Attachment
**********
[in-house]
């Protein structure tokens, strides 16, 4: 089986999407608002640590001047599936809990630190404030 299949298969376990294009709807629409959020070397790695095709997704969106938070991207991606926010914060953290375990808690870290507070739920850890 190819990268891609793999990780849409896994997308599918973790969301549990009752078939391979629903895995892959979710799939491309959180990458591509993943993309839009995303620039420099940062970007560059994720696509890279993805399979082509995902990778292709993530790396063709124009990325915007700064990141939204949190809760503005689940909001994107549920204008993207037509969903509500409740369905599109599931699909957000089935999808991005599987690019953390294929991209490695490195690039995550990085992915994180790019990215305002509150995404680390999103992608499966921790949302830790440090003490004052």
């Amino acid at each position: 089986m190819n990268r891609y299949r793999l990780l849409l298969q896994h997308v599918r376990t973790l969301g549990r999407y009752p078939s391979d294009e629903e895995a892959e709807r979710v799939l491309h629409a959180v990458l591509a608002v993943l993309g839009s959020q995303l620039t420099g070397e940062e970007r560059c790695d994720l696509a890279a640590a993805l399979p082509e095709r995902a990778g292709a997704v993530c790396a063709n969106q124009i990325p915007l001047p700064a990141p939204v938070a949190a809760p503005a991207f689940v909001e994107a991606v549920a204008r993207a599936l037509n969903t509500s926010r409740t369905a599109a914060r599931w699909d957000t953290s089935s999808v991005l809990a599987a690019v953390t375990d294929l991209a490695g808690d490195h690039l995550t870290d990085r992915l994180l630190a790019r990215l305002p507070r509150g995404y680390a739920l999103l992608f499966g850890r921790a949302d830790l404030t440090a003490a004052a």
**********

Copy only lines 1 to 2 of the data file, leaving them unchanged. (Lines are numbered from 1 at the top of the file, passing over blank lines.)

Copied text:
[in-house]
């Protein structure tokens, strides 16, 4: 089986999407608002640590001047599936809990630190404030 299949298969376990294009709807629409959020070397790695095709997704969106938070991207991606926010914060953290375990808690870290507070739920850890 190819990268891609793999990780849409896994997308599918973790969301549990009752078939391979629903895995892959979710799939491309959180990458591509993943993309839009995303620039420099940062970007560059994720696509890279993805399979082509995902990778292709993530790396063709124009990325915007700064990141939204949190809760503005689940909001994107549920204008993207037509969903509500409740369905599109599931699909957000089935999808991005599987690019953390294929991209490695490195690039995550990085992915994180790019990215305002509150995404680390999103992608499966921790949302830790440090003490004052």